The redwood boxes I made a couple days ago inspired me to try using the rest of the redwood 2×4 I had for a small asanoha pattern piece. It measure one foot quare with a square jigumi and 1″ square frame. Because I’m still away from my home shop all of the work was done with hand tools.
I’ve been watching lots of Youtube videos of Japanese shokunin working at a planing board and they use their legs and feet to hold material while doing all sorts of stuff. It looks awkward, but turns out its faster than clamping material for mortising. In addition, my knees were absolutely screaming from sitting cross-legged and kneeling all day, so anything you can do to stretch them out feels good. Normally I’m sitting at the same height as the material I’m mortising, so working this way actually allowed me to be less stooped over.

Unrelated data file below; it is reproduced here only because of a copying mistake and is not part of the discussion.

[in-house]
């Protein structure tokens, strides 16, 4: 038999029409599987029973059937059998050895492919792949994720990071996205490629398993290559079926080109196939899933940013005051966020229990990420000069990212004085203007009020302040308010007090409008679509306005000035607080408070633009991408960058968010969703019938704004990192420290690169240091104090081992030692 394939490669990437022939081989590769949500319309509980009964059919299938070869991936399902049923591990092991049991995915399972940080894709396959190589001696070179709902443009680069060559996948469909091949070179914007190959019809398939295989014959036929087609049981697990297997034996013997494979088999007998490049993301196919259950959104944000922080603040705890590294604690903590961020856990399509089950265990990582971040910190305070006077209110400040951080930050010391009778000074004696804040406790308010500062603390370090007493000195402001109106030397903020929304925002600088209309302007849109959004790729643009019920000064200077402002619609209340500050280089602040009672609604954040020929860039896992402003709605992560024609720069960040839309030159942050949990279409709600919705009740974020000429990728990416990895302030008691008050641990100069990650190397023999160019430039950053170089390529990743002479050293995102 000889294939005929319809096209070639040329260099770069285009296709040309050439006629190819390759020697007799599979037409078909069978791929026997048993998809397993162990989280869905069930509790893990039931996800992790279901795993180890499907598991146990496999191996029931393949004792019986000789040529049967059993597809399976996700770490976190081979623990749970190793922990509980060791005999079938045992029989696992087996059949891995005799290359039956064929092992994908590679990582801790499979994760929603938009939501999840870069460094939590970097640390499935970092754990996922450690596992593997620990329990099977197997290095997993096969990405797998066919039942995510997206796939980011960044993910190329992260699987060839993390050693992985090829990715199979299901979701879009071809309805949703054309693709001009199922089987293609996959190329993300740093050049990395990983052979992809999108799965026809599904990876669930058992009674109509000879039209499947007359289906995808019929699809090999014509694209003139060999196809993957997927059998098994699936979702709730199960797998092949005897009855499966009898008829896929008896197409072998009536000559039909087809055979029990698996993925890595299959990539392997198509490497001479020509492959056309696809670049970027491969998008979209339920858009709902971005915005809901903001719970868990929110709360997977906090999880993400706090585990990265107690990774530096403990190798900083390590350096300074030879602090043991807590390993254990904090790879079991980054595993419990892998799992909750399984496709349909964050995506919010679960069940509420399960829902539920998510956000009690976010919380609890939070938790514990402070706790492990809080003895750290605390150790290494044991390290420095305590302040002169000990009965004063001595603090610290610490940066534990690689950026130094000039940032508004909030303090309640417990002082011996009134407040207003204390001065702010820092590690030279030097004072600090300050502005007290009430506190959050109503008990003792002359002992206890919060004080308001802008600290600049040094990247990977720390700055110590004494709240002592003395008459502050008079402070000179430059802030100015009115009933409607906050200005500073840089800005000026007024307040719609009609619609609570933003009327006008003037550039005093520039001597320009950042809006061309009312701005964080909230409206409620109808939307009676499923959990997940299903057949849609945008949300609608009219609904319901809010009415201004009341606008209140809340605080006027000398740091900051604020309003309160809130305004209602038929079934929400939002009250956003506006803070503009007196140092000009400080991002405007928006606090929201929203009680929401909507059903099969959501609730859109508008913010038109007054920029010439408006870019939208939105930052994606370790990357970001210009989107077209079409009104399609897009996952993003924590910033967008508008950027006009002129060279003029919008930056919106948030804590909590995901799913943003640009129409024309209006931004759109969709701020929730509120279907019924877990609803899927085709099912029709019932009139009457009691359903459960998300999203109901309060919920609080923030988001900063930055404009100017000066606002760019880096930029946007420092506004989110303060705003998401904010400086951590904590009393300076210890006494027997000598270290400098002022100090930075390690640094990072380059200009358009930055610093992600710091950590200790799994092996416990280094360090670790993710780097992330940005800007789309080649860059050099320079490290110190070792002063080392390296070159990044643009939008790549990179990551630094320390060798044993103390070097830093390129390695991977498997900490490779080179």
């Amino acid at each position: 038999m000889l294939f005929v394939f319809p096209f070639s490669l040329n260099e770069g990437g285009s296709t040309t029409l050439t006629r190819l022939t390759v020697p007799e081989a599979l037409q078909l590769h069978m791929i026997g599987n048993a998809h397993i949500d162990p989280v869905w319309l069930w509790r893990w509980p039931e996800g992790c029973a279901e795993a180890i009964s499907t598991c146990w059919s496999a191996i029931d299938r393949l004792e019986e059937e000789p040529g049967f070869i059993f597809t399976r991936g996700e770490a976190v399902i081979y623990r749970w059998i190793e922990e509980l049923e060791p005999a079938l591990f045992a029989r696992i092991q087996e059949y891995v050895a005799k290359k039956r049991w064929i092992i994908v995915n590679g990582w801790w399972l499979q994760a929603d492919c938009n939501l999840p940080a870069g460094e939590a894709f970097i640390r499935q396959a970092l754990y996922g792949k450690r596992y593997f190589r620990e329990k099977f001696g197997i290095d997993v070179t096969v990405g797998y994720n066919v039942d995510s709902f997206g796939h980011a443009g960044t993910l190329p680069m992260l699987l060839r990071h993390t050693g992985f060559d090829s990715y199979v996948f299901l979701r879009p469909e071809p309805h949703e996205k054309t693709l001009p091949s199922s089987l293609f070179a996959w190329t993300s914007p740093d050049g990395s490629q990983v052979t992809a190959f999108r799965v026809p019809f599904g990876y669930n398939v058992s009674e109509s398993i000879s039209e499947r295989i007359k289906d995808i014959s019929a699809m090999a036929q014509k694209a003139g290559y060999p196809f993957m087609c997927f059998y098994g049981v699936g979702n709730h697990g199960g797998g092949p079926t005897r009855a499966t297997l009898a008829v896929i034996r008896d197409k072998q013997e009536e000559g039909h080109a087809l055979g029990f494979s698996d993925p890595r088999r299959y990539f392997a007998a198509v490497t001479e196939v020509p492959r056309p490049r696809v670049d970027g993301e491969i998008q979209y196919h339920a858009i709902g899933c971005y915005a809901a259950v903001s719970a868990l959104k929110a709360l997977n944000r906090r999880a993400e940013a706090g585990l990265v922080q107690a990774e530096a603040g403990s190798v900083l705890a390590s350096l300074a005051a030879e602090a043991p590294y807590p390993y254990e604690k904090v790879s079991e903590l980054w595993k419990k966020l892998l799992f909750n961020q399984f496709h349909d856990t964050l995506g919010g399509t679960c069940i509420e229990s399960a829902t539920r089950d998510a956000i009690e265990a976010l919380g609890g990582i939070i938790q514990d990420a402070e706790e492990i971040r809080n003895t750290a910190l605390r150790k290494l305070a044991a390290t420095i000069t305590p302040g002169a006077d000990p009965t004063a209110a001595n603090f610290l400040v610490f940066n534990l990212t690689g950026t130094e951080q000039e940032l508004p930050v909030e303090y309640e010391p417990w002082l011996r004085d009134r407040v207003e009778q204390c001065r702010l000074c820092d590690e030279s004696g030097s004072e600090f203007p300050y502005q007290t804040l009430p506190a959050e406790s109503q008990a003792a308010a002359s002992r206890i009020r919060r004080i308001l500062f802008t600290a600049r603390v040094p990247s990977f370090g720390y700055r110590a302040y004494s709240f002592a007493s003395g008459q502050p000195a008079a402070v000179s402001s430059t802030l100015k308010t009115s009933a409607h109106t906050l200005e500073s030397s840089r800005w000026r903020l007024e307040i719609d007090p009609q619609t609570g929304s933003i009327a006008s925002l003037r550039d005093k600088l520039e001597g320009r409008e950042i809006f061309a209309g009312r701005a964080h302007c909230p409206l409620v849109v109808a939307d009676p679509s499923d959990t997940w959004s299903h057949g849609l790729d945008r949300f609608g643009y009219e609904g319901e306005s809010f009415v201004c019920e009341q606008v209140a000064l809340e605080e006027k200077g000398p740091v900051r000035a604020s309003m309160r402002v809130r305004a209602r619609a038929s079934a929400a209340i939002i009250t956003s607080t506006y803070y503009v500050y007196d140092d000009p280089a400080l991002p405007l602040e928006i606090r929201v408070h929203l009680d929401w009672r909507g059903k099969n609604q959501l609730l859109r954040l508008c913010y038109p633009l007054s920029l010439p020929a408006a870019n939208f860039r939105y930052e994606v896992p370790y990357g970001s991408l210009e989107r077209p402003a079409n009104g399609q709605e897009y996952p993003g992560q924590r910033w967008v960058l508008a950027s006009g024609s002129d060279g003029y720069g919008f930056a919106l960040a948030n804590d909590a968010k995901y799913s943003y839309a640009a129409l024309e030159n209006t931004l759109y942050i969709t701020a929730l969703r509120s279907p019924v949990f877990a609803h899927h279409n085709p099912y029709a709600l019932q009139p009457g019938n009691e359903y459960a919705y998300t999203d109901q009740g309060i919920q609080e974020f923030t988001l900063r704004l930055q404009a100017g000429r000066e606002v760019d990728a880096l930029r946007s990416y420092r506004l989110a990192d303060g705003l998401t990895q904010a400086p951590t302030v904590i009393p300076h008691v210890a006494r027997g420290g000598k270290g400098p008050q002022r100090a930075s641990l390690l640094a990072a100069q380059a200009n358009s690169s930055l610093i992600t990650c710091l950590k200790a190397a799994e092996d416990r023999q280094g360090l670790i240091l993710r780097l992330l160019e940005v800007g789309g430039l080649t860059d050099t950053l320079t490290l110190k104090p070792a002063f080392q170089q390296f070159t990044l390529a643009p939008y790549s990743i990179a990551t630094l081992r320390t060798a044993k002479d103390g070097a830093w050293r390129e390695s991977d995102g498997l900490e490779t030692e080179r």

For the frame joinery I used a mitered mortise and tenon. Not quite as strong as the mitered boxed mortise and tenon, but this piece is so small it didn’t seem necessary.
The kumiko work was quick, so few pieces to cut and mortise. I’m finding it necessary to finish plane my kumiko while checking thickness with a dial caliper to get accurate results. A kumiko-kezuri-kanna plane with holdown bar would really help my tolerances. I’ll definitely be making one in the future. Iida tool sells a hikouki kanna by Inomoto for a mere $900. I think you can see why I use a much simpler kanna to make my kumiko.
The mitered mortise and tenon required some clamps to hold things together for glue-up. I had a little trouble with the angles on my miters this time. The 45 degree jig that I used to trim the miters on the mortised ends was starting to get a little inaccurate and worn from use. I didn’t notice it until I test fit the frame pieces. Thankfully it was correctable without changing the total inside length of the frame pieces. This piece was sixteen hours to make, so its worth about $200 if it were to be sold.